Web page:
A former firefighter who tried to set light to his home while suffering from the male equivalent of post-natal depression has been allowed to resume a normal life after completing almost two years of counselling.
Jason Jerome was under stress from the change from being a fireman to a house husband when he sprayed lighter fluid around his home in Dawlish and tried to set light to himself.
He received a two-year community order in April 2011 after admitting arson, but it has now been discharged two months early at Exeter Crown Court after the probation service praised the way he had worked with them.
Jerome, 40, has completed courses on domestic violence and reducing harm and worked with the social services and child protection teams and found a new job as a lorry driver.
Recorder Mr Paul Derbyshire said: "I am pleased to hear how you have sorted yourself out. You were in a bad mess two years ago but you have done extremely well and gone the extra mile.
"I have no hesitation in discharging this order and saying well done."
Jerome, of High Street, Dawlish, Devon, admitted arson and was made subject to a two-year community order in April 2011.
The order was discharged after a probation officer told the Recorder of his progress.
She said: "He has engaged wholly and completely in the domestic abuse programme, attended counselling and made changes in his life.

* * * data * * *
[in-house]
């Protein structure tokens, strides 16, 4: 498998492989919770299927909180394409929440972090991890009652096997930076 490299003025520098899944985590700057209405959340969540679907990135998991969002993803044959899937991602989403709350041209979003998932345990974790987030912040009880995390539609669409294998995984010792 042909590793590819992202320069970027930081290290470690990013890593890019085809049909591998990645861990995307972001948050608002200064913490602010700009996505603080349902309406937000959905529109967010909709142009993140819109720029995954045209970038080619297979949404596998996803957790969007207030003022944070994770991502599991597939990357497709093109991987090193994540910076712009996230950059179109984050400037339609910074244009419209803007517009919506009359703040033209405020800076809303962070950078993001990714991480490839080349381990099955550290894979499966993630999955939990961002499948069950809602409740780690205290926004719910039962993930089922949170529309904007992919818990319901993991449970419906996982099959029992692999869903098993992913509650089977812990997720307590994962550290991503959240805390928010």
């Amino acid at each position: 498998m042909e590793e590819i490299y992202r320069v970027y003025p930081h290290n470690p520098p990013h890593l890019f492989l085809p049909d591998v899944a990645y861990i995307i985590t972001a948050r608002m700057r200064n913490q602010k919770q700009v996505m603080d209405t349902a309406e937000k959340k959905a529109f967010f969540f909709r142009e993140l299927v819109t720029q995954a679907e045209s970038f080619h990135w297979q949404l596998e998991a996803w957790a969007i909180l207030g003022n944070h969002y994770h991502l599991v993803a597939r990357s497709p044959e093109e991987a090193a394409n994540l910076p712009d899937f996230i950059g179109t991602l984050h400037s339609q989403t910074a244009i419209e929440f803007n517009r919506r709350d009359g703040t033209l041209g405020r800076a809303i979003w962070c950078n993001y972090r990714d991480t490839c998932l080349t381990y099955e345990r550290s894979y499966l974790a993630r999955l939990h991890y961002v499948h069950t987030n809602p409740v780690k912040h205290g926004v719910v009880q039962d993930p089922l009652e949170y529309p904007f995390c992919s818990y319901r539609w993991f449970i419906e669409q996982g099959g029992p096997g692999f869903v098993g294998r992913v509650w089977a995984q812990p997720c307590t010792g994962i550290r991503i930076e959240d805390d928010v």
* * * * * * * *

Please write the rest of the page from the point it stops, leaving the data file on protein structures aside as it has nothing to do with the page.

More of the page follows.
"He has co-operated with social and child protection services. He is back in full-time employment and done a lot of work to change his ways."
During the original case in 2011, the court heard how Jerome became upset and started acting out of character because he could not cope with the change from being a firefighter in Andover to a house husband in Devon.
He had moved after meeting his new partner Helen Jones online and taking on responsibility for two children, one in their teens and the other a seven-month baby.
On the night of the incident they had argued and he had returned home drunk, doused himself in lighter fluid, then lit a lighter. Miss Jones grabbed him and prevented him igniting himself or the house.
Mr Barrie White, defending, told the 2011 hearing:"He became the primary carer for a seven-month-old baby and felt isolated and worthless because of the shift in his life circumstances.
"He went to his GP and asked for help. "If he was a woman he may have been diagnosed as having post-natal depression."